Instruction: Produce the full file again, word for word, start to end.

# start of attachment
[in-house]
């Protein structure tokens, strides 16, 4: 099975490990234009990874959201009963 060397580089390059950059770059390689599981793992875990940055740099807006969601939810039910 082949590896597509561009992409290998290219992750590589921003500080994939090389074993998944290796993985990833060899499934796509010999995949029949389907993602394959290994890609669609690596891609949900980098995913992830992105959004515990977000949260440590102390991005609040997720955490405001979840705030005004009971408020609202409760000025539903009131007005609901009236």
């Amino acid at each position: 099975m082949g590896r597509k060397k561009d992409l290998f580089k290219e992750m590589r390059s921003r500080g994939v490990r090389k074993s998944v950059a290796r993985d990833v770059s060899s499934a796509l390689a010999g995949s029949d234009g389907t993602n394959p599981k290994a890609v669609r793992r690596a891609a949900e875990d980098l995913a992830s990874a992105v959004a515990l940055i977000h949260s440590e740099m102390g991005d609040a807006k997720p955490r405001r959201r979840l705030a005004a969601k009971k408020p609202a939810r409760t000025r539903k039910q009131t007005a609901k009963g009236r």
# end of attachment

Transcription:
[in-house]
């Protein structure tokens, strides 16, 4: 099975490990234009990874959201009963 060397580089390059950059770059390689599981793992875990940055740099807006969601939810039910 082949590896597509561009992409290998290219992750590589921003500080994939090389074993998944290796993985990833060899499934796509010999995949029949389907993602394959290994890609669609690596891609949900980098995913992830992105959004515990977000949260440590102390991005609040997720955490405001979840705030005004009971408020609202409760000025539903009131007005609901009236």
């Amino acid at each position: 099975m082949g590896r597509k060397k561009d992409l290998f580089k290219e992750m590589r390059s921003r500080g994939v490990r090389k074993s998944v950059a290796r993985d990833v770059s060899s499934a796509l390689a010999g995949s029949d234009g389907t993602n394959p599981k290994a890609v669609r793992r690596a891609a949900e875990d980098l995913a992830s990874a992105v959004a515990l940055i977000h949260s440590e740099m102390g991005d609040a807006k997720p955490r405001r959201r979840l705030a005004a969601k009971k408020p609202a939810r409760t000025r539903k039910q009131t007005a609901k009963g009236r």